California Law Review (http://www.californialawreview.org/information/submissions/articles)
    Cardozo Law Review (http://www.cardozolawreview.com/submissions.html)
    Harvard Journal of Law and Technology (http://jolt.law.harvard.edu/submissions/)
    Iowa Law Review (http://www.uiowa.edu/~ilr/contact.shtml)
    NYU Law Review (http://www.nyulawreview.org/submissions)
    Southern California Law Review (http://weblaw.usc.edu/why/students/orgs/lawreview/submissions.cfm)
    The University of Chicago Law Review (http://lawreview.uchicago.edu/page/submissions)
    UC Davis Law Review (http://lawreview.law.ucdavis.edu/submissions.html)

    2. I would definitely say that we are NOT hostile to the way legal scholarship is done. We’ve actually just implemented a new submission workflow to make for a better submission process to multiple journals for both authors and editors (https://vimeo.com/59165083).

    What we are doing is providing more flexibility to the way journals can work **if they wish to**. The “if they wish too” is important. These are all optional settings – many journals keep their process the same when they start using Scholastica, and that’s great. We also think it’s great if journals want to experiment with new ways of reviewing their submissions, and we want to give them a one-click system to support such experimentation.

    There are many legal scholars who want to improve the legal submission process, and we want to support such efforts – you’ll see that our post that you linked to provides links to legal scholars who expressed interest in the sort of optional functionality that we provide, which is why we wrote the post: to show how our system is flexible based on what the journal wants to do.

    3. Most journals don’t want to reduce submission volume – they want a better way to manage their existing volume. Many journals receive tens of thousands of emails during a submissions cycle: submission emails, expedite requests, withdraw notices, etc. Scholastica gives them a way to manage that volume so they spend more time reading articles and less time organizing emails and attachments.

    We’re not an angry group of iconoclasts at all – we’re excited about working with law reviews, and excited to improve scholarly publishing. I’d be happy to answer any questions you might have at rwalsh [at] scholasticahq [dot] com.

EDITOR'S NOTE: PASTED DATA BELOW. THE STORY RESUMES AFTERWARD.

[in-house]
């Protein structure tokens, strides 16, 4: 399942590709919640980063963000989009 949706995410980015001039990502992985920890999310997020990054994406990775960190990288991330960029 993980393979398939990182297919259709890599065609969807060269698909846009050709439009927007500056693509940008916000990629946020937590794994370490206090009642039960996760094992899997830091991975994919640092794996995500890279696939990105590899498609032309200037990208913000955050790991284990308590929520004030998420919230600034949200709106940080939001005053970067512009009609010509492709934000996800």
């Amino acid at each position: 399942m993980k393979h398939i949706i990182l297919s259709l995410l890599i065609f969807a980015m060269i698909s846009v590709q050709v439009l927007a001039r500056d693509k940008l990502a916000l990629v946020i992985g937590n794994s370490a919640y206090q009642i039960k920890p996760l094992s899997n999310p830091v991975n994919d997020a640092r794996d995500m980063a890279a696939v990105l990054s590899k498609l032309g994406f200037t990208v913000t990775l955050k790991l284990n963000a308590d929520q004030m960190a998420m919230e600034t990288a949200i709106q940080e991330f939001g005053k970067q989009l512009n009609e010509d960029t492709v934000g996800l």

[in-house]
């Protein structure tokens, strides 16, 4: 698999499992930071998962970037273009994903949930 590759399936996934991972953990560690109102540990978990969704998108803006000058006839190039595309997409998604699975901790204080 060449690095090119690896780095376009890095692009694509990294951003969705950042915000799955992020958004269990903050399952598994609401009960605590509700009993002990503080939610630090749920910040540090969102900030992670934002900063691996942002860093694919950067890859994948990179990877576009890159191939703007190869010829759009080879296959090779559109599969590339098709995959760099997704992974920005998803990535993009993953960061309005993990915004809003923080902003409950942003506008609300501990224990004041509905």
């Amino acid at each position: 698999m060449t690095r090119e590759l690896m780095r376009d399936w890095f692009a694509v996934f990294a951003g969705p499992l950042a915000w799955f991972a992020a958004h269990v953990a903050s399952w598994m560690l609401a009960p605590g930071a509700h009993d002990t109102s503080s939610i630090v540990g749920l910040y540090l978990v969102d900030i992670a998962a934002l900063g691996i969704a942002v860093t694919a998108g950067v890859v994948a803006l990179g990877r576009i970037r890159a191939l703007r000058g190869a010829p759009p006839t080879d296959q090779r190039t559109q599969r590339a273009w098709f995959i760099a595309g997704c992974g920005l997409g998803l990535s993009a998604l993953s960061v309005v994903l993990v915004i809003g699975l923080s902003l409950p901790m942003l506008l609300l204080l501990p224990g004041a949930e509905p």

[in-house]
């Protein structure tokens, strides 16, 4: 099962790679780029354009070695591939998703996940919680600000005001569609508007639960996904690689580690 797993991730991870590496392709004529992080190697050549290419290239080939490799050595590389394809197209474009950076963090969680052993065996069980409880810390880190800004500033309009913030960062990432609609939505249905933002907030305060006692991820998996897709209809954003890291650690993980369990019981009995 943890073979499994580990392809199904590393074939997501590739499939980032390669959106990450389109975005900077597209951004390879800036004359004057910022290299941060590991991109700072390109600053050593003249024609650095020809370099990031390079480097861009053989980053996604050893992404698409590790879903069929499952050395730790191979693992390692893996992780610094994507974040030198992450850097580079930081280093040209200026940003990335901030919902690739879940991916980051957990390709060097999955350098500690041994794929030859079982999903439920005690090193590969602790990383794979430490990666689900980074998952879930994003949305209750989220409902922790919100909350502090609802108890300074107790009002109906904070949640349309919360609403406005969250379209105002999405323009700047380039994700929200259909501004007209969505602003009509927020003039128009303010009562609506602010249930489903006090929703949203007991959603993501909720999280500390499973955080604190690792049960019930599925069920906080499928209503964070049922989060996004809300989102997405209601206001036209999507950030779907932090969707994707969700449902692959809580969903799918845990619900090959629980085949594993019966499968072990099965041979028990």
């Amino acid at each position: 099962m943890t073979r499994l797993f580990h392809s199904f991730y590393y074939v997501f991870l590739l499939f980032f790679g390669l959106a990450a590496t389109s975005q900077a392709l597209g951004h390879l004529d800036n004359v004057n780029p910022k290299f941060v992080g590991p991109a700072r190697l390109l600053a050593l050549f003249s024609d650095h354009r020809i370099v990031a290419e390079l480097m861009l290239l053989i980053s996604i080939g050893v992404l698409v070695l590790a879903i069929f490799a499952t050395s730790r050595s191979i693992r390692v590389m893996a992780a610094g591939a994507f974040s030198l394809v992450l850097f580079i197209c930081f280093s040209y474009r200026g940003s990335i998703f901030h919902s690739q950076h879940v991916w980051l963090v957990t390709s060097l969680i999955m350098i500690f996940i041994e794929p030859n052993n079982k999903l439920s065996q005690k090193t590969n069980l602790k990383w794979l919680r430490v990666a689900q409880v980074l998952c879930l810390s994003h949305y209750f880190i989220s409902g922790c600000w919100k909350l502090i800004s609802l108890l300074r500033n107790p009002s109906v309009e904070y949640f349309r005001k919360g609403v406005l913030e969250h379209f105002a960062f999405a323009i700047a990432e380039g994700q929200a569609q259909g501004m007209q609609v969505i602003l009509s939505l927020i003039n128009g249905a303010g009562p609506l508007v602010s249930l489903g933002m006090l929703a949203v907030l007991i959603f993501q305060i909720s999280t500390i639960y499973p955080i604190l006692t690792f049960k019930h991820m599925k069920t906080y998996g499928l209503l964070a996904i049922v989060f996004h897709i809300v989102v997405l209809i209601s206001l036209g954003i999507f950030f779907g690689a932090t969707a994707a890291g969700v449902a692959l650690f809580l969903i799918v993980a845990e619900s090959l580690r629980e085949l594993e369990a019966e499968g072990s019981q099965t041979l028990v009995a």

10. Dave Hoffman says:

    [Rob from scholastica writes – and asks me to post]
    Hi Dave!

    This is Rob from Scholastica. We love working with law reviews, and love supporting their current workflow and any experimentation they want to try to improve their workflow. I wanted to quickly respond to a few of your points:

    1. The journals that have confirmed with us they are that they are using Scholastica exclusively are:

    Boston College Law Review (http://bclawreview.org/submissions)
    California Law Review (http://www.californialawreview.org/information/submissions/articles)
    Cardozo Law Review (http://www.cardozolawreview.com/submissions.html)
    Harvard Journal of Law and Technology (http://jolt.law.harvard.edu/submissions/)
    Iowa Law Review (http://www.uiowa.edu/~ilr/contact.shtml)
    NYU Law Review (http://www.nyulawreview.org/submissions)
    Southern California Law Review (http://weblaw.usc.edu/why/students/orgs/lawreview/submissions.cfm)
    The University of Chicago Law Review (http://lawreview.uchicago.edu/page/submissions)
    UC Davis Law Review (http://lawreview.law.ucdavis.edu/submissions.html)

    2. I would definitely say that we are NOT hostile to the way legal scholarship is done. We’ve actually just implemented a new submission workflow to make for a better submission process to multiple journals for both authors and editors (https://vimeo.com/59165083).

    What we are doing is providing more flexibility to the way journals can work **if they wish to**. The “if they wish too” is important. These are all optional settings – many journals keep their process the same when they start using Scholastica, and that’s great. We also think it’s great if journals want to experiment with new ways of reviewing their submissions, and we want to give them a one-click system to support such experimentation.

    There are many legal scholars who want to improve the legal submission process, and we want to support such efforts – you’ll see that our post that you linked to provides links to legal scholars who expressed interest in the sort of optional functionality that we provide, which is why we wrote the post: to show how our system is flexible based on what the journal wants to do.

    3. Most journals don’t want to reduce submission volume – they want a better way to manage their existing volume. Many journals receive tens of thousands of emails during a submissions cycle: submission emails, expedite requests, withdraw notices, etc. Scholastica gives them a way to manage that volume so they spend more time reading articles and less time organizing emails and attachments.

    We’re not an angry group of iconoclasts at all – we’re excited about working with law reviews, and excited to improve scholarly publishing. I’d be happy to answer any questions you might have at rwalsh [at] scholasticahq [dot] com.

  11. Orin Kerr says:

    Rob sure sounds excited.

  12. Gerard Magliocca says:

    My understanding is that most journals just hate ExpressO and want an alternative. Why that is I don’t know.

  13. Wanderer says:

    I voted with my feet; I hope everyone else does too.